WLTP uncertainty could hit UK used car market, warns VRA
Current stability in the used car market could be hit by uncertainty surrounding WLTP, hitting company cars in particular.
The Vehicle Remarketing Association (VRA) said the potential issues are two-fold and cover the lack of NEDC Correlated figures for some models as well as limited availability of WLTP-approved models.
The VRA comments come two weeks after Zenith said there had been a rise in the number of driver orders being cancelled by manufacturers due to models being removed from production in recent weeks. In response, the leasing and fleet management firm has updated its quoting platform in a short-term move to take off all cars that are not yet WLTP-approved.
According to the VRA, which represents businesses that together process more than 1.5 million used vehicles every year, the ‘double whammy’ WLTP issues are hitting on normal sale and purchase patterns, including firstly fewer company cars being defleeted at three and four years as employers and drivers are choosing to hold onto them until there is greater certainty surrounding the amount of tax they will pay. Arval warned a month ago that such WLTP ‘limbo’ is prompting fleets to extend contracts.
Meanwhile, those who do want to take a new car are not able to do so because the waiting times for some models are running into several months or are even unknown.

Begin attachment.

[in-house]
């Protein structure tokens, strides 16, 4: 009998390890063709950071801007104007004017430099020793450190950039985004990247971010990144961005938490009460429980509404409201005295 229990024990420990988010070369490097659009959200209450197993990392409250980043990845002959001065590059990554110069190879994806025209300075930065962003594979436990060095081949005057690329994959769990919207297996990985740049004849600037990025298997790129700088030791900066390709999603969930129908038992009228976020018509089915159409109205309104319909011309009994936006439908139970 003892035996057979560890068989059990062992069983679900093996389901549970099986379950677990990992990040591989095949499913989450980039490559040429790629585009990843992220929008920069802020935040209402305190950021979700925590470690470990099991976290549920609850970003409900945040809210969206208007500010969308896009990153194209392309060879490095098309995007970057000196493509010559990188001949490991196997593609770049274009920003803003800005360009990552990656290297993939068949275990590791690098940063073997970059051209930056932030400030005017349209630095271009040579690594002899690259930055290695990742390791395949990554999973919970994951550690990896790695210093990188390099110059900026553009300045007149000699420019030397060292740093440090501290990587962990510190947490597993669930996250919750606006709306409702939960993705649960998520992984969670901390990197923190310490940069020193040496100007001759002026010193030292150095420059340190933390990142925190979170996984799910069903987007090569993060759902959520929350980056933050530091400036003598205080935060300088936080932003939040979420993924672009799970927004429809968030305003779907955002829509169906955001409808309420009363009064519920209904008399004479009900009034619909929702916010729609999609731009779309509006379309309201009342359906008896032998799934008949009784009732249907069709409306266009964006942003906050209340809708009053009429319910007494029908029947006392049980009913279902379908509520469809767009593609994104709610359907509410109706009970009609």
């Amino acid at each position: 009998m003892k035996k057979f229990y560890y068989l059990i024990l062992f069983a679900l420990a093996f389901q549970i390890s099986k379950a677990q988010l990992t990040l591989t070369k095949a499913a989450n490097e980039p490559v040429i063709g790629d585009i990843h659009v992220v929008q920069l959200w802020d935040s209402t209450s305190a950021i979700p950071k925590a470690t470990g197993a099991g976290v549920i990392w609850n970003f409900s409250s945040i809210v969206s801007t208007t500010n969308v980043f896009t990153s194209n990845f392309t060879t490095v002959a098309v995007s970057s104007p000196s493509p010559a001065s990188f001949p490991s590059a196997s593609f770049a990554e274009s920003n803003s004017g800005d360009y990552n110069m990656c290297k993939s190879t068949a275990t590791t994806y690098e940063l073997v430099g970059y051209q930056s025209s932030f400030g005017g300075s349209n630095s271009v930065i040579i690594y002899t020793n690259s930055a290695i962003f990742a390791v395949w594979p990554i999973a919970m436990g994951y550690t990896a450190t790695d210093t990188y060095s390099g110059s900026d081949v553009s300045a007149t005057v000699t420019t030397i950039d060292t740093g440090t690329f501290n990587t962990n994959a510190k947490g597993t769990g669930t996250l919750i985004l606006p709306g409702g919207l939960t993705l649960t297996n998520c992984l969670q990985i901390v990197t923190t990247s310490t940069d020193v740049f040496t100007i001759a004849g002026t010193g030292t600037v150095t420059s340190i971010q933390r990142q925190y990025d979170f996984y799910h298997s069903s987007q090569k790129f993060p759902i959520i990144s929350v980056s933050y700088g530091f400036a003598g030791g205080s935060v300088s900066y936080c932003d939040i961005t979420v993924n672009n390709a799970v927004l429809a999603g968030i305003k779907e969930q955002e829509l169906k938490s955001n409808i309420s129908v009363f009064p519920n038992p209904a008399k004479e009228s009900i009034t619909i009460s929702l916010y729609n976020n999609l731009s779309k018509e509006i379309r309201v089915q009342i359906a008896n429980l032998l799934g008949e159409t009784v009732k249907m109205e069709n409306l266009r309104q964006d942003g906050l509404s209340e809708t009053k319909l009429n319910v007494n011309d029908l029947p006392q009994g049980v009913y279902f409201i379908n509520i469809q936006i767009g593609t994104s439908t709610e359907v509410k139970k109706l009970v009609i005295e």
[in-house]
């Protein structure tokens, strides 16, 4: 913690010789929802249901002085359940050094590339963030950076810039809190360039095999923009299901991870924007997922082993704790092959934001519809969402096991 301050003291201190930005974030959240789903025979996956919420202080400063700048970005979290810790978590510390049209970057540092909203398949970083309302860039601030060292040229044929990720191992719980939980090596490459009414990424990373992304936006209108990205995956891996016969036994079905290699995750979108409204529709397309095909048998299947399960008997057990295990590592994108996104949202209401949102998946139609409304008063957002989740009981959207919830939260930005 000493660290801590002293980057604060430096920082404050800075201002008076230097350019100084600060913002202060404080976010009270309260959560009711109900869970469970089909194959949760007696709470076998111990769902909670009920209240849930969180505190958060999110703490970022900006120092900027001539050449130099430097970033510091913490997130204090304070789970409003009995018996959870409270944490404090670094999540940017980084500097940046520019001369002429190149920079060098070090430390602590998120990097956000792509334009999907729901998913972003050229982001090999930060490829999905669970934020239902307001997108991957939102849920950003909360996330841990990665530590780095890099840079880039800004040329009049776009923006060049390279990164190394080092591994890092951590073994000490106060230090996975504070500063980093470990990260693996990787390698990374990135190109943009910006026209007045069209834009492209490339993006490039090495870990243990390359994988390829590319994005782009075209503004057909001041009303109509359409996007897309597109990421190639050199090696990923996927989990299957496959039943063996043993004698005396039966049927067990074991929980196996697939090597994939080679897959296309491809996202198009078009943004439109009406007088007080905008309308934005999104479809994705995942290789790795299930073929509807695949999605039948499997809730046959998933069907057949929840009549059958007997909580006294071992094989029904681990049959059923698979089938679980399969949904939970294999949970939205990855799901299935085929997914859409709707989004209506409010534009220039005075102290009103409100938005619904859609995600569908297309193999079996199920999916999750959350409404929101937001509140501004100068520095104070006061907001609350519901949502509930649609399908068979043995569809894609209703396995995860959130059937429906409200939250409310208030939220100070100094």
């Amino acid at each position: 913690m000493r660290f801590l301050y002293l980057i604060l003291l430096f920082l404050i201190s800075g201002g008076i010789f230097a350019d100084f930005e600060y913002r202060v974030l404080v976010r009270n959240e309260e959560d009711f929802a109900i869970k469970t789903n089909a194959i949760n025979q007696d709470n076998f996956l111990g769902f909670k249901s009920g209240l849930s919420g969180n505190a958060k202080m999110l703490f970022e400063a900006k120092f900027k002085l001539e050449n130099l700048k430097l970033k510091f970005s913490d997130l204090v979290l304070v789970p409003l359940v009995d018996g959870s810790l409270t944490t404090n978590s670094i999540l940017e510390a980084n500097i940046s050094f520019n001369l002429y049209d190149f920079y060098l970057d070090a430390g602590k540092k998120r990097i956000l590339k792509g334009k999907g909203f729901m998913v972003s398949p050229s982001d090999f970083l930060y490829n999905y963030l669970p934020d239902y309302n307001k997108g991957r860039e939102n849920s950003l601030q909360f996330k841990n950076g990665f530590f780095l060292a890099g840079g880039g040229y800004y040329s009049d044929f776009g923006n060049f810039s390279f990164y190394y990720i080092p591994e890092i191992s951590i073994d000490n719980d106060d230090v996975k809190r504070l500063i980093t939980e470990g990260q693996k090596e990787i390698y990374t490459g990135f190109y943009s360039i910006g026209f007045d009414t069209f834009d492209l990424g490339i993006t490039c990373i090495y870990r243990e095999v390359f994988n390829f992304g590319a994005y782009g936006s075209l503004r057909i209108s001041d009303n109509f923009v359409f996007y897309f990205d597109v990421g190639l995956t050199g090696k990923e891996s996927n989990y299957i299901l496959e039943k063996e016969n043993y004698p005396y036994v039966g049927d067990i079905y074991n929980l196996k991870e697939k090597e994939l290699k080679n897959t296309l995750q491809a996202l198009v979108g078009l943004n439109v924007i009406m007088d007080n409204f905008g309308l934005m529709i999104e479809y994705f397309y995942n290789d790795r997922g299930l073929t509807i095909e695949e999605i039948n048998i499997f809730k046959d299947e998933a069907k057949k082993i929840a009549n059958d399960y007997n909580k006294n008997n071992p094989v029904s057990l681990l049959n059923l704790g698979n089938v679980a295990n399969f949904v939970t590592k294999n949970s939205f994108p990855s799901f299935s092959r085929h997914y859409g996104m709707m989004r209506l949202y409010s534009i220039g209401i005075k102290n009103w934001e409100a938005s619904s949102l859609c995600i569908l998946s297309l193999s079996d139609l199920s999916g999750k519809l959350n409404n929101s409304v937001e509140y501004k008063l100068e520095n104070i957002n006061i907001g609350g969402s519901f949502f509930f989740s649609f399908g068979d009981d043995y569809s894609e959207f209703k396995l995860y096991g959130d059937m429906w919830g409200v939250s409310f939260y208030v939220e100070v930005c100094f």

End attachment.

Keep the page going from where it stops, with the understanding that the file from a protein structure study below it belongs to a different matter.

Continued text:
However, Glenn Sturley, chair at the VRA, said the supply situation may suddenly improve. He explained: “When manufacturers change their production choices, it is a little bit like turning around an oil tanker. They take a while but once the momentum shifts, supply will suddenly jump upwards, and this again may lead to a glut of used cars hitting the market in a relatively rapid fashion.”
The organisation also warned that once NEDC Correlated figures are released, it is anticipated that pent-up demand will lead to longer manufacturer lead times as a large number of drivers and employers are expected to place orders for new cars – this in turn could lead to a glut of cars that may be released onto the used market in, potentially, quite a short space of time.
Sturley said that the main problem surrounding these WLTP issues was the large degree of unpredictability.
“We know that manufacturers have to make their WLTP figures available by September but we don’t know how quickly people will defleet in response. We could also make plans if we had a clearer picture about manufacturer production.
“However, there simply isn’t much information to hand and this could mean that, around the likeliest timescales later this year and into 2019, we could see a quite unusual looking new car market, with large amounts of stock becoming available at once.”
He added: “The used car sector is currently performing very well with some people calling this the ‘Year of the Used Car’ but if oversupply will always hit values and there is every chance that we could see some weakening among popular company cars especially.”